This series of woodcut monoprints and mixed media works was inspired by my love of history and 19c vintage photographs. Driving through New England cities I have always been intrigued by the long rows of massive brick buildings that once contained thousands of textile mill workers -- mostly women. The work is derived from old photos of mill workers, various textual ephemera, and fabric patterns of the mills’ woven fabric.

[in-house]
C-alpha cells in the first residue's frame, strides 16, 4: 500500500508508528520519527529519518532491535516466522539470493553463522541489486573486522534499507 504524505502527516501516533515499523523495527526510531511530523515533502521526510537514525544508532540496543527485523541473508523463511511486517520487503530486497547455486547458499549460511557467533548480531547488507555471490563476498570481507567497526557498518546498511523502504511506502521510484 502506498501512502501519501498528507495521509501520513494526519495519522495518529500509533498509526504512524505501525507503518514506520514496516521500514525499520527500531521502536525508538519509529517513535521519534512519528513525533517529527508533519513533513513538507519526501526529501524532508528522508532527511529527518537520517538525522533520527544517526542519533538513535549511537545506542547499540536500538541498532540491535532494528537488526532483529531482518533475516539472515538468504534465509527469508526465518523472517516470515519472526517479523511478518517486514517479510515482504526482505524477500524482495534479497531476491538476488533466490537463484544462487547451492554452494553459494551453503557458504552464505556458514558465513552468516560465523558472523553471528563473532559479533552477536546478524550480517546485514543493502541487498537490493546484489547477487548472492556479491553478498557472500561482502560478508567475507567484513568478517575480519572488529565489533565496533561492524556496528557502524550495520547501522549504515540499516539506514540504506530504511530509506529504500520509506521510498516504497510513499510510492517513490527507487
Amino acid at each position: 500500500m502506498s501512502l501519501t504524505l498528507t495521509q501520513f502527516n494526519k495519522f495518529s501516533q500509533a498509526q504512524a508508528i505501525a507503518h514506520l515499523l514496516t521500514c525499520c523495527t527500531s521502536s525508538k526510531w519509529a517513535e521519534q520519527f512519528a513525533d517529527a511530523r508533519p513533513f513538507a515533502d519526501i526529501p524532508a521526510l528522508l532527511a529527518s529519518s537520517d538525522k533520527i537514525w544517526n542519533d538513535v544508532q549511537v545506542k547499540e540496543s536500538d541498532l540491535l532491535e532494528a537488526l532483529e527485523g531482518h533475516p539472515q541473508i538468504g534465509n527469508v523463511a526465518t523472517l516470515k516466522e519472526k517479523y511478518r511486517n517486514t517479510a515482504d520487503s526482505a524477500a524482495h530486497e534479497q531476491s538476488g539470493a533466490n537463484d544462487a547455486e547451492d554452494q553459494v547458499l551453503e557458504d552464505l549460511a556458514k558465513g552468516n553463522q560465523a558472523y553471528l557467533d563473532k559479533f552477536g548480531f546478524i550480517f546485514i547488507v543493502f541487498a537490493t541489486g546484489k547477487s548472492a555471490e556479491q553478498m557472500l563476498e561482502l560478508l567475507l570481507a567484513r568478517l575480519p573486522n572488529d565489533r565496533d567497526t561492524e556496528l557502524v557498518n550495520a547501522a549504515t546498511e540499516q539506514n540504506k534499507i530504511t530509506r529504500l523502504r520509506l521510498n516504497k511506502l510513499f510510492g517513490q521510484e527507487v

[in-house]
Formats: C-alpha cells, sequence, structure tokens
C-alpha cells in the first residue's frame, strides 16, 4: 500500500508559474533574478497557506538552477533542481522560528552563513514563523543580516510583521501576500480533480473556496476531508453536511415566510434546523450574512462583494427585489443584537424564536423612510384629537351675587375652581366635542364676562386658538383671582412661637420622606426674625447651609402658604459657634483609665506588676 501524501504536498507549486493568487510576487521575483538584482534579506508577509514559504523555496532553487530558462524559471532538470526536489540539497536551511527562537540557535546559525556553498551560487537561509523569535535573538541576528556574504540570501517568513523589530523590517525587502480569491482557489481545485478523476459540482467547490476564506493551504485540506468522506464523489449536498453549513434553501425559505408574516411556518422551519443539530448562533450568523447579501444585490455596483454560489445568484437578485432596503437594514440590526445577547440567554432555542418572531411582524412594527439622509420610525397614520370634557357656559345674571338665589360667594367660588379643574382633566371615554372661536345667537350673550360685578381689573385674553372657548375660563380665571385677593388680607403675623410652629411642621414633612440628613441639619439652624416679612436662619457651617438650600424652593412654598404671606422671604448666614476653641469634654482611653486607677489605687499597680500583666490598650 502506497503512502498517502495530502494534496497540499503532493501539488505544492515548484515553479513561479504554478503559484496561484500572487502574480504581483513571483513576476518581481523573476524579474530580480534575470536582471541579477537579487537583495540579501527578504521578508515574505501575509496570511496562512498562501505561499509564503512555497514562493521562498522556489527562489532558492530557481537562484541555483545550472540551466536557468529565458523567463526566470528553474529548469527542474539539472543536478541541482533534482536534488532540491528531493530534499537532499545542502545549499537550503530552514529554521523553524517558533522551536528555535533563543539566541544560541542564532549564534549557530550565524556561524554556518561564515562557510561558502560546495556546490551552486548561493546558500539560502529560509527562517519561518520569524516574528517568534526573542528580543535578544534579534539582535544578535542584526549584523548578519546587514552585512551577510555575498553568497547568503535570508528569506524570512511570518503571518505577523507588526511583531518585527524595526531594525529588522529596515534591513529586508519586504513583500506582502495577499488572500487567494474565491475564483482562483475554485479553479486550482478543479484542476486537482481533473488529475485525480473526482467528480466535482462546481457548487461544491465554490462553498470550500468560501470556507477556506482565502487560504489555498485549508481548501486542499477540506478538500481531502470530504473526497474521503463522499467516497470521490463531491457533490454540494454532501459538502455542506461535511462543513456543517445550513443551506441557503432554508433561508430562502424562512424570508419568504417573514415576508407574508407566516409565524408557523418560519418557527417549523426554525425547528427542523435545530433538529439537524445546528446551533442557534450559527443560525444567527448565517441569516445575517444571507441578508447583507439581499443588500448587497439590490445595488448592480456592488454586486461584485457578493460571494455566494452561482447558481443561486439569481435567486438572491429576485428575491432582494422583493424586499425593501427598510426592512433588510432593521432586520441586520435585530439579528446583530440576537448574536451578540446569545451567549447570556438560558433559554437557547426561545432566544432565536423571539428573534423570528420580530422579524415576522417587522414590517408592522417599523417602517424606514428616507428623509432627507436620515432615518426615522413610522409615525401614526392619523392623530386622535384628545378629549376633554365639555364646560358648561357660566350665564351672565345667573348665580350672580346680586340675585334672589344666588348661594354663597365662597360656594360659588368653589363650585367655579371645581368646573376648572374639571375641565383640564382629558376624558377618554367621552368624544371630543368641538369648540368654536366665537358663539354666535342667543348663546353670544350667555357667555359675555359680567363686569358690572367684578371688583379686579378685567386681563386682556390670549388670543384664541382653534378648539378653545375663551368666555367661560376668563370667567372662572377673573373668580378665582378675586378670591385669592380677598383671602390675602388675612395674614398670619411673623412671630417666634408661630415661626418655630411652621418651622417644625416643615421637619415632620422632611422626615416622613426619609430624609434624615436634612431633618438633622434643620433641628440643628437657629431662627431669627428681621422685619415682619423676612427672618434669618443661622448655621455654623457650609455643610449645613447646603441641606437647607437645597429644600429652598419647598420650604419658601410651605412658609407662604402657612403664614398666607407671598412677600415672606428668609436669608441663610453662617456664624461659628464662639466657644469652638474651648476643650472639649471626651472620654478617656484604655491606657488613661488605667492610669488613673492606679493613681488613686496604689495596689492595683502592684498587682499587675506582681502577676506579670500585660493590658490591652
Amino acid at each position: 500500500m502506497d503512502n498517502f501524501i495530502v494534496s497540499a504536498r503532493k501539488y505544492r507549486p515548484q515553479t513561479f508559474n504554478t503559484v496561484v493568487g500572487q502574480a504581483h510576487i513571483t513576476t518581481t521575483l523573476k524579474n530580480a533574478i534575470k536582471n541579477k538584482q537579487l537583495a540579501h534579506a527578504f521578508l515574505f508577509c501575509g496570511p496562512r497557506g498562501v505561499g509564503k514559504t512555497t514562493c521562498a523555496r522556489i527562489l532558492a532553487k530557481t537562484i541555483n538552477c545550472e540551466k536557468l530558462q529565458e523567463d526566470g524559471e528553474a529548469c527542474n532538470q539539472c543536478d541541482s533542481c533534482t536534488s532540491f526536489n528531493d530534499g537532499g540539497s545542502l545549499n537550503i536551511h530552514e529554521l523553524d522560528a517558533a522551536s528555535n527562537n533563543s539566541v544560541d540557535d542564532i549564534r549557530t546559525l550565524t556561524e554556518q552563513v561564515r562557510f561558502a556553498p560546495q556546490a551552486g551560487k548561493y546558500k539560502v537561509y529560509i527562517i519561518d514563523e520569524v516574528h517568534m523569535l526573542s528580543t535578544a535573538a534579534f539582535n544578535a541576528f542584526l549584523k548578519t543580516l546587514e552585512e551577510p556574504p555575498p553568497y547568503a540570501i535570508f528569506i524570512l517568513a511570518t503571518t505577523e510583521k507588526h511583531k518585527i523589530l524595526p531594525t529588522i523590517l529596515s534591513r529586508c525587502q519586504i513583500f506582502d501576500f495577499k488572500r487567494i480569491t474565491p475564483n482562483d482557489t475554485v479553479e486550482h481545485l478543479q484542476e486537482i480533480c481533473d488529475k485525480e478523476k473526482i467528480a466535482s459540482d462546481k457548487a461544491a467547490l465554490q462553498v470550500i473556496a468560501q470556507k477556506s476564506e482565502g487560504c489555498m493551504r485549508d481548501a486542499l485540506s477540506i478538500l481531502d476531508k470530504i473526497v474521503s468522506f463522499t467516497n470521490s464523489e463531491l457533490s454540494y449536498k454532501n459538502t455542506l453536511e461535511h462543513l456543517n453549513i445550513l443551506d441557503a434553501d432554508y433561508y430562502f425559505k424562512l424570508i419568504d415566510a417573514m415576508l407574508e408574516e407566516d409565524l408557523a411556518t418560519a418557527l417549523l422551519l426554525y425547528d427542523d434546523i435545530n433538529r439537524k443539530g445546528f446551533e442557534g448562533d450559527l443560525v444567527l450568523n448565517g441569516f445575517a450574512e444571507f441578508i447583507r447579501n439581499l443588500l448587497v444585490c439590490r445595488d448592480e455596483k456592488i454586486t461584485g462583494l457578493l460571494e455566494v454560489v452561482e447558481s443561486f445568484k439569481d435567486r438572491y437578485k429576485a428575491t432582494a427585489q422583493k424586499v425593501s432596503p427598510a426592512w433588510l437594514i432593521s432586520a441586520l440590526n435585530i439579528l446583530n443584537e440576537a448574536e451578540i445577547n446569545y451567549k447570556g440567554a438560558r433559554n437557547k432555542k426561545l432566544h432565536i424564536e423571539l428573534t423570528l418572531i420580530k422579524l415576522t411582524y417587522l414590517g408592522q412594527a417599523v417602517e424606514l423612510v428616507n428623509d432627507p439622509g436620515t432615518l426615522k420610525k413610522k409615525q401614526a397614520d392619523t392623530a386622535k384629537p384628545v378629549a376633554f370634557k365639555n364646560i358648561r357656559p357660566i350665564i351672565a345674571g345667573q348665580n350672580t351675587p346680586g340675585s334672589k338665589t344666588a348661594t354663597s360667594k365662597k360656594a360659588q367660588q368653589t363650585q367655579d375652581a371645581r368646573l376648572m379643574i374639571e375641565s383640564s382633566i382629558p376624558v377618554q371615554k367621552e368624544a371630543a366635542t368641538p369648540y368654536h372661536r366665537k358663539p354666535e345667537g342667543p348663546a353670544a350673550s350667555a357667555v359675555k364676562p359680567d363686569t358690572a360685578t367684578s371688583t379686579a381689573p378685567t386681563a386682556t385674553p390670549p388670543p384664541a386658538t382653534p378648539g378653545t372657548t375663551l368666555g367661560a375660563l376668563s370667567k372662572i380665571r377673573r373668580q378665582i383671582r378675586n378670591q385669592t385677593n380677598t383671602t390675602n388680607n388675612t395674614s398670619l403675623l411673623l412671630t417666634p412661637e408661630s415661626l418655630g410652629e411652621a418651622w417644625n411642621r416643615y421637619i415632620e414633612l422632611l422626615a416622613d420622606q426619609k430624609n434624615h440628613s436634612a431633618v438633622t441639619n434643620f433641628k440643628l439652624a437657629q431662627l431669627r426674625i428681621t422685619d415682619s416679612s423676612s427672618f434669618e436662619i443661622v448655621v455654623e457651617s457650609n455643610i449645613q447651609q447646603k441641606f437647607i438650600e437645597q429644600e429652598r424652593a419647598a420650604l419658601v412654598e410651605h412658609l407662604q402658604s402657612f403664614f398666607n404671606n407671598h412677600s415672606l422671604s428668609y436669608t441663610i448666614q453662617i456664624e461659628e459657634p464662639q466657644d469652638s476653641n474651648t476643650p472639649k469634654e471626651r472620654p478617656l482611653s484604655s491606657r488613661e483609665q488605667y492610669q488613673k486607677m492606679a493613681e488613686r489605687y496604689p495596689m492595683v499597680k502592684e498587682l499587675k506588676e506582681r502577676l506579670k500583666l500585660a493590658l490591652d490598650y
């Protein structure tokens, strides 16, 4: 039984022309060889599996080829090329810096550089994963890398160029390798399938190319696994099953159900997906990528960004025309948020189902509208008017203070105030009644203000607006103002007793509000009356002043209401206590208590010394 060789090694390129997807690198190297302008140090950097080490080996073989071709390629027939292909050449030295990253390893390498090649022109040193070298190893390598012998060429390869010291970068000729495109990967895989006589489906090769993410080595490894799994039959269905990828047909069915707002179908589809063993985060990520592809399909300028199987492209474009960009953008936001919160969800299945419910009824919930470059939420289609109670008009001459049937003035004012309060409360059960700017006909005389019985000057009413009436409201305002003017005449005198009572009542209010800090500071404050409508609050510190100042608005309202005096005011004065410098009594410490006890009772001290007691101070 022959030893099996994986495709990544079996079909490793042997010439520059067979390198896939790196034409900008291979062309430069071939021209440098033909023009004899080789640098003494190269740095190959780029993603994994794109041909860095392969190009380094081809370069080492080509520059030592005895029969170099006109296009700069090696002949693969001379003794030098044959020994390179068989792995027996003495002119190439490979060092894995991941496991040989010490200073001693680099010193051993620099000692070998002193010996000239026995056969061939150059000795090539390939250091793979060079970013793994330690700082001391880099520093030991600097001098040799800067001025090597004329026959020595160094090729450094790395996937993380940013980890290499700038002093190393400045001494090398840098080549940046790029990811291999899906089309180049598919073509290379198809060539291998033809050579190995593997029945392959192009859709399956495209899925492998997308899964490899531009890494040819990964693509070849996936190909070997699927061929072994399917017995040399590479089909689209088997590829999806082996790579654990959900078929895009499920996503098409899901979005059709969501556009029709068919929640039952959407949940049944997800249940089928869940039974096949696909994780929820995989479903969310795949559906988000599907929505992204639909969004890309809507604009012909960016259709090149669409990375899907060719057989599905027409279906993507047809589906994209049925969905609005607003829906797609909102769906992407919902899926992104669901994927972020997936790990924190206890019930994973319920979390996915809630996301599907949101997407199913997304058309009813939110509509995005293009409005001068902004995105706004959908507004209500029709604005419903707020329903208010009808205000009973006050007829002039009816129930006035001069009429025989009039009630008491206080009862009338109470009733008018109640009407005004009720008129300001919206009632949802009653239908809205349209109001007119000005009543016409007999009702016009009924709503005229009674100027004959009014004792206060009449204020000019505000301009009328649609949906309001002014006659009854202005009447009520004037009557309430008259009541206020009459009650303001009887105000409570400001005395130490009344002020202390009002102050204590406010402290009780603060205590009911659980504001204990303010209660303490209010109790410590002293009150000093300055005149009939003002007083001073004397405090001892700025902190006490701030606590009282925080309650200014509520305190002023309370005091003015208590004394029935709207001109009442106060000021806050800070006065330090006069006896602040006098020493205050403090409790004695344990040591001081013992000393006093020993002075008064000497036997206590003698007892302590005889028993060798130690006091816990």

In the years between 1830 and 1860 tens of thousands of young single women left the comfort and security of their New England family farms to work in the urban textile mills that were transforming cities at the time. Known as the "mill girls," these women experienced a new kind of power economically, earning the highest wages offered to female employees anywhere in the US at the time. Despite this, they were also subjected to the strict rules of the corporation, the tyranny of the clock, and often unhealthy working conditions. The cotton that fed these mills was grown and processed by slave labor in the American South, and a portion of it was woven by mill girls into coarse cloth to clothe those very slaves creating a closed circle of labor. Many of the mill girls became ardent abolitionists, in addition to labor reform activists fighting for better working conditions through walkouts, mass rallies, strikes, and the creation of one of the first labor reform leagues in the country.